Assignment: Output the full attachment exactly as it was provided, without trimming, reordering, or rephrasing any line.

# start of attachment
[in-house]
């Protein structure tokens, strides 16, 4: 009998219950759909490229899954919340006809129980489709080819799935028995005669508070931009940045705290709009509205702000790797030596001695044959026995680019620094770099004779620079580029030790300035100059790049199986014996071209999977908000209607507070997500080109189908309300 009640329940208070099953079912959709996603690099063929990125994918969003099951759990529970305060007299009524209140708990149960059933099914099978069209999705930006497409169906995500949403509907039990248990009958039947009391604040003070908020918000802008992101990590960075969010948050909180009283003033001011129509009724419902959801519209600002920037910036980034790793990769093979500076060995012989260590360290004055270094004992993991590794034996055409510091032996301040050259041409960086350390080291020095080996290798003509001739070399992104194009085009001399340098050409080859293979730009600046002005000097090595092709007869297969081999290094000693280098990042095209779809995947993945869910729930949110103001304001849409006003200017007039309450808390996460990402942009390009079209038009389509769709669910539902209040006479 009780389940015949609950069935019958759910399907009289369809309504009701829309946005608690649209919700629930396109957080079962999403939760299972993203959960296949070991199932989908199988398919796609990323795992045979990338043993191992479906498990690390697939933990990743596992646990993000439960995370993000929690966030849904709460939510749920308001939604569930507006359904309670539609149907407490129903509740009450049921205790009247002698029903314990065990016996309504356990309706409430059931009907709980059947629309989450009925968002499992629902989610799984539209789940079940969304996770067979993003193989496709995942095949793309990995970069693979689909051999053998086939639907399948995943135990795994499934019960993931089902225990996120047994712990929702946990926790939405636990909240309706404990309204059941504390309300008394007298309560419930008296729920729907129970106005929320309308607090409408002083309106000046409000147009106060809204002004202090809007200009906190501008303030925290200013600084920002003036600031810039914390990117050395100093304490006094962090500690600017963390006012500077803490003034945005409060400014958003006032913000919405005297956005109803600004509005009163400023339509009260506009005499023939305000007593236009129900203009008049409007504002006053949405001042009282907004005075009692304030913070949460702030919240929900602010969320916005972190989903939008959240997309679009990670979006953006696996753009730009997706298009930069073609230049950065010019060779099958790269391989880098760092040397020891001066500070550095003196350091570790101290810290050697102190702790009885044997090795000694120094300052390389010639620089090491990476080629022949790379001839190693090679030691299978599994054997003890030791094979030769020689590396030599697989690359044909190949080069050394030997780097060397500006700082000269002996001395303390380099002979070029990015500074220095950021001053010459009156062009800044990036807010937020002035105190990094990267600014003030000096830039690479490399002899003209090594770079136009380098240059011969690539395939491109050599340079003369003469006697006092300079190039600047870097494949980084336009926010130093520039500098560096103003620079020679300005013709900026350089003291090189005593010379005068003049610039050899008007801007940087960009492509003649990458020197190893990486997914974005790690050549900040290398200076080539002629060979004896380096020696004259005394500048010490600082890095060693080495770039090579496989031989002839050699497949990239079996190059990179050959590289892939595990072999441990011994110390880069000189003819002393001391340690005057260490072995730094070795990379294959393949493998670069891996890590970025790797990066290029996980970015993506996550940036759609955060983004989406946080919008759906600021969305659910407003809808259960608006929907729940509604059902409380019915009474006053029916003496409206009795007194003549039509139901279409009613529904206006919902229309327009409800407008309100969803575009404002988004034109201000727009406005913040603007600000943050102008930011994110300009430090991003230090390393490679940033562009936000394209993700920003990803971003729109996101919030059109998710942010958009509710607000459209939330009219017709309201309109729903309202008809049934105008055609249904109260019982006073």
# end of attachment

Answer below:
[in-house]
């Protein structure tokens, strides 16, 4: 009998219950759909490229899954919340006809129980489709080819799935028995005669508070931009940045705290709009509205702000790797030596001695044959026995680019620094770099004779620079580029030790300035100059790049199986014996071209999977908000209607507070997500080109189908309300 009640329940208070099953079912959709996603690099063929990125994918969003099951759990529970305060007299009524209140708990149960059933099914099978069209999705930006497409169906995500949403509907039990248990009958039947009391604040003070908020918000802008992101990590960075969010948050909180009283003033001011129509009724419902959801519209600002920037910036980034790793990769093979500076060995012989260590360290004055270094004992993991590794034996055409510091032996301040050259041409960086350390080291020095080996290798003509001739070399992104194009085009001399340098050409080859293979730009600046002005000097090595092709007869297969081999290094000693280098990042095209779809995947993945869910729930949110103001304001849409006003200017007039309450808390996460990402942009390009079209038009389509769709669910539902209040006479 009780389940015949609950069935019958759910399907009289369809309504009701829309946005608690649209919700629930396109957080079962999403939760299972993203959960296949070991199932989908199988398919796609990323795992045979990338043993191992479906498990690390697939933990990743596992646990993000439960995370993000929690966030849904709460939510749920308001939604569930507006359904309670539609149907407490129903509740009450049921205790009247002698029903314990065990016996309504356990309706409430059931009907709980059947629309989450009925968002499992629902989610799984539209789940079940969304996770067979993003193989496709995942095949793309990995970069693979689909051999053998086939639907399948995943135990795994499934019960993931089902225990996120047994712990929702946990926790939405636990909240309706404990309204059941504390309300008394007298309560419930008296729920729907129970106005929320309308607090409408002083309106000046409000147009106060809204002004202090809007200009906190501008303030925290200013600084920002003036600031810039914390990117050395100093304490006094962090500690600017963390006012500077803490003034945005409060400014958003006032913000919405005297956005109803600004509005009163400023339509009260506009005499023939305000007593236009129900203009008049409007504002006053949405001042009282907004005075009692304030913070949460702030919240929900602010969320916005972190989903939008959240997309679009990670979006953006696996753009730009997706298009930069073609230049950065010019060779099958790269391989880098760092040397020891001066500070550095003196350091570790101290810290050697102190702790009885044997090795000694120094300052390389010639620089090491990476080629022949790379001839190693090679030691299978599994054997003890030791094979030769020689590396030599697989690359044909190949080069050394030997780097060397500006700082000269002996001395303390380099002979070029990015500074220095950021001053010459009156062009800044990036807010937020002035105190990094990267600014003030000096830039690479490399002899003209090594770079136009380098240059011969690539395939491109050599340079003369003469006697006092300079190039600047870097494949980084336009926010130093520039500098560096103003620079020679300005013709900026350089003291090189005593010379005068003049610039050899008007801007940087960009492509003649990458020197190893990486997914974005790690050549900040290398200076080539002629060979004896380096020696004259005394500048010490600082890095060693080495770039090579496989031989002839050699497949990239079996190059990179050959590289892939595990072999441990011994110390880069000189003819002393001391340690005057260490072995730094070795990379294959393949493998670069891996890590970025790797990066290029996980970015993506996550940036759609955060983004989406946080919008759906600021969305659910407003809808259960608006929907729940509604059902409380019915009474006053029916003496409206009795007194003549039509139901279409009613529904206006919902229309327009409800407008309100969803575009404002988004034109201000727009406005913040603007600000943050102008930011994110300009430090991003230090390393490679940033562009936000394209993700920003990803971003729109996101919030059109998710942010958009509710607000459209939330009219017709309201309109729903309202008809049934105008055609249904109260019982006073």